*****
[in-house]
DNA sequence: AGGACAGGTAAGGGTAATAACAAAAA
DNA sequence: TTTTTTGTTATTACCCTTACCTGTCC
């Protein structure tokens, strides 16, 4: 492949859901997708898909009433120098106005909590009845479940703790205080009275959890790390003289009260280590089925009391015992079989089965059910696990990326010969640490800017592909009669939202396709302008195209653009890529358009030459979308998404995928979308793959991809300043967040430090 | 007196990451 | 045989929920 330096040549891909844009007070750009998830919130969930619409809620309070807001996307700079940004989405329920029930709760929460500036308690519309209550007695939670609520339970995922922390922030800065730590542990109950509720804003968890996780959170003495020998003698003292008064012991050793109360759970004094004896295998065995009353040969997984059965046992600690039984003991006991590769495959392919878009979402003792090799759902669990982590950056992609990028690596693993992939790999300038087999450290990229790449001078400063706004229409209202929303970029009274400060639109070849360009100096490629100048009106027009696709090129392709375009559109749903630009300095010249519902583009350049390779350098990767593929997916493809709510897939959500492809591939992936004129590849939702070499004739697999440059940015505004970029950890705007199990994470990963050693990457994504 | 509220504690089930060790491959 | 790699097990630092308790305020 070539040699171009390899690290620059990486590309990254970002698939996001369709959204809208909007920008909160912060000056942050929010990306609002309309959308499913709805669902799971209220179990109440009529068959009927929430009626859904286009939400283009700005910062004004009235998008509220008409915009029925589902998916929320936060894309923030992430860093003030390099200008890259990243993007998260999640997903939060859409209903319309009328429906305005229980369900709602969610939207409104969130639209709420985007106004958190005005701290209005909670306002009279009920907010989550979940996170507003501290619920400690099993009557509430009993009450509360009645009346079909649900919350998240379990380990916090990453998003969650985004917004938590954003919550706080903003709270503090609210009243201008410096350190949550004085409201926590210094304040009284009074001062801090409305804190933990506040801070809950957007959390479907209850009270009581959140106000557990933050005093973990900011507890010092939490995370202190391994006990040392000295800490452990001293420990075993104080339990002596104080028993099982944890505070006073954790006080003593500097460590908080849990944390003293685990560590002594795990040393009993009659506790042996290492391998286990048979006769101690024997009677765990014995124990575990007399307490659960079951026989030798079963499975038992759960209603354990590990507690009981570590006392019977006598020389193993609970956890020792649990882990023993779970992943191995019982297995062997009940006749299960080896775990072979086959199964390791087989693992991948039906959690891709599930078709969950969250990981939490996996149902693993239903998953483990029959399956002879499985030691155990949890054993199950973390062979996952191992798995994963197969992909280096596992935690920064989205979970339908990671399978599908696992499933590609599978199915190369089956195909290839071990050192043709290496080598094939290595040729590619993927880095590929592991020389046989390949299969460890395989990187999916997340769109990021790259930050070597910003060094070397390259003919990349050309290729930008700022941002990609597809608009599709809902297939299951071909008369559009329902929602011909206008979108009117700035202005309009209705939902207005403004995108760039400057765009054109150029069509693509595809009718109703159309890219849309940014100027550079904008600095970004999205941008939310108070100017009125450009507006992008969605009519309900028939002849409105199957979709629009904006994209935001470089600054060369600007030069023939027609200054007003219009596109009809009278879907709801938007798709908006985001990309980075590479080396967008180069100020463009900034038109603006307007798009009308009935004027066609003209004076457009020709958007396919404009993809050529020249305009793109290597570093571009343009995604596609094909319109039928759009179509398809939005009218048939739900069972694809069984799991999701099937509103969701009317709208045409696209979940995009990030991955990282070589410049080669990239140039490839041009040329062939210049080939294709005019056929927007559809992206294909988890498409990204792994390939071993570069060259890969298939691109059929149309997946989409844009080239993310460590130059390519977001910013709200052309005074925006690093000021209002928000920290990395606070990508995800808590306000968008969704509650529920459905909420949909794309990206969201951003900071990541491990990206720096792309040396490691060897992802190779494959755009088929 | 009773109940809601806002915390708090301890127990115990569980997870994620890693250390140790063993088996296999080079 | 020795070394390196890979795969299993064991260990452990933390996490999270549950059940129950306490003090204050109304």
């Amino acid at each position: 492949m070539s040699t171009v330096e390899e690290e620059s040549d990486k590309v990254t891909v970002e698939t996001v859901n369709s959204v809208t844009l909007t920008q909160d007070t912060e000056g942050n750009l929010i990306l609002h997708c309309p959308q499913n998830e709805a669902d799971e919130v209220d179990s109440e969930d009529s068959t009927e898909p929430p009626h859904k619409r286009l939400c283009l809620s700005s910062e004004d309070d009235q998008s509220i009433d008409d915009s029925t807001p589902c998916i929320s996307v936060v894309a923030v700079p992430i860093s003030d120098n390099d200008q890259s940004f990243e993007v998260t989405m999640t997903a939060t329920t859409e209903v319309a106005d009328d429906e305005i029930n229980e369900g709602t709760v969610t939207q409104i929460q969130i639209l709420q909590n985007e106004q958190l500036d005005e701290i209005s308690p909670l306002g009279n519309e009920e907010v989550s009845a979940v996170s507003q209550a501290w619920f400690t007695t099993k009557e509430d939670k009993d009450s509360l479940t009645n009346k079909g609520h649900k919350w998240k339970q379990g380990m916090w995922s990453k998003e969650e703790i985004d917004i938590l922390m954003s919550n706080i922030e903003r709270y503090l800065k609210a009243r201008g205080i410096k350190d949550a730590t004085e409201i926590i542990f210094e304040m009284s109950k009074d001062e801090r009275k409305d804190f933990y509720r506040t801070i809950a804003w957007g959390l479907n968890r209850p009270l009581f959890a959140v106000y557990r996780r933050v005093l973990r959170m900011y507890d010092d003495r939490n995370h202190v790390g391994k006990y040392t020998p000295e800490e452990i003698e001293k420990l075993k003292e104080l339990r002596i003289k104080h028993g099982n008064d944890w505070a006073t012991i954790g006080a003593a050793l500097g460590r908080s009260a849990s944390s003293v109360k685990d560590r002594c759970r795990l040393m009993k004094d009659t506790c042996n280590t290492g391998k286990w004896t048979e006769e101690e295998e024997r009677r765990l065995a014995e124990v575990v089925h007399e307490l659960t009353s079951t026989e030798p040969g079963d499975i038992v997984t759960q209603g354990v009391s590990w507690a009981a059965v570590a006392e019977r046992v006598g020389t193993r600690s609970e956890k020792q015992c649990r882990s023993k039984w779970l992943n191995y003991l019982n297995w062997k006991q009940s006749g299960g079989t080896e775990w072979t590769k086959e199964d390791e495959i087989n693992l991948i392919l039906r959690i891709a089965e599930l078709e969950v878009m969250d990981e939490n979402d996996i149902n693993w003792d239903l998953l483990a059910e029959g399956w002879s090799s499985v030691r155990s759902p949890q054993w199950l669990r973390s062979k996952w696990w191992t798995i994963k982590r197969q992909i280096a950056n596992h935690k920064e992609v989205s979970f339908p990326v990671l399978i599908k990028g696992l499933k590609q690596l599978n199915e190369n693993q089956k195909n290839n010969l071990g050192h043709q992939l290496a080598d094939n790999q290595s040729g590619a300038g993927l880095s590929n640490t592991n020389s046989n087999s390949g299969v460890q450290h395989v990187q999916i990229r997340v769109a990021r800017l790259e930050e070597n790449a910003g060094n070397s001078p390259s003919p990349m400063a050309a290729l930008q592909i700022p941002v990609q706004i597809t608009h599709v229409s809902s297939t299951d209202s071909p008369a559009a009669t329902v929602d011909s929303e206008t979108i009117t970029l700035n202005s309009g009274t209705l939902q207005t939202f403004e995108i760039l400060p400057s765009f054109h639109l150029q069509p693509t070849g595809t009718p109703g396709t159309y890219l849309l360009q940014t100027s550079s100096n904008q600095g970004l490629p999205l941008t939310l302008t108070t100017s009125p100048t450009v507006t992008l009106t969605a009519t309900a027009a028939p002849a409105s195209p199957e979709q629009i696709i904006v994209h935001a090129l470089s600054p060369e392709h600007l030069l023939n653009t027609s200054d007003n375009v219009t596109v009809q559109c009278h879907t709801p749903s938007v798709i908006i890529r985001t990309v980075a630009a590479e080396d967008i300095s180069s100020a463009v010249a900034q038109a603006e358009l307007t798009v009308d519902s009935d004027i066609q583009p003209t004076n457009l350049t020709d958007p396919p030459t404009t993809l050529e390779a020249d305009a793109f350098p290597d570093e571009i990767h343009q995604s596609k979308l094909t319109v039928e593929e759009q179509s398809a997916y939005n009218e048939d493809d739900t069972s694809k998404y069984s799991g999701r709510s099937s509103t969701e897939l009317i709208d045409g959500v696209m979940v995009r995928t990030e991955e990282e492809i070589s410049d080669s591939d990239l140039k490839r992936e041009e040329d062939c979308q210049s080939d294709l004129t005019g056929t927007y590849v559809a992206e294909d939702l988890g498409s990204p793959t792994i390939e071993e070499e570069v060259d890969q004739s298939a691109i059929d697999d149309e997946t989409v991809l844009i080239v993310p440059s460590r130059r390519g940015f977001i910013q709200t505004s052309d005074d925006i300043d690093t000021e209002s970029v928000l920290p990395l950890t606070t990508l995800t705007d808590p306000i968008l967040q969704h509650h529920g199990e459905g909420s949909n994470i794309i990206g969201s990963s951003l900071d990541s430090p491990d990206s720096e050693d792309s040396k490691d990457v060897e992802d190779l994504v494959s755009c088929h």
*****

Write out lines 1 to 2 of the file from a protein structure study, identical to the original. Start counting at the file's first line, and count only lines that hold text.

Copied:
[in-house]
DNA sequence: AGGACAGGTAAGGGTAATAACAAAAA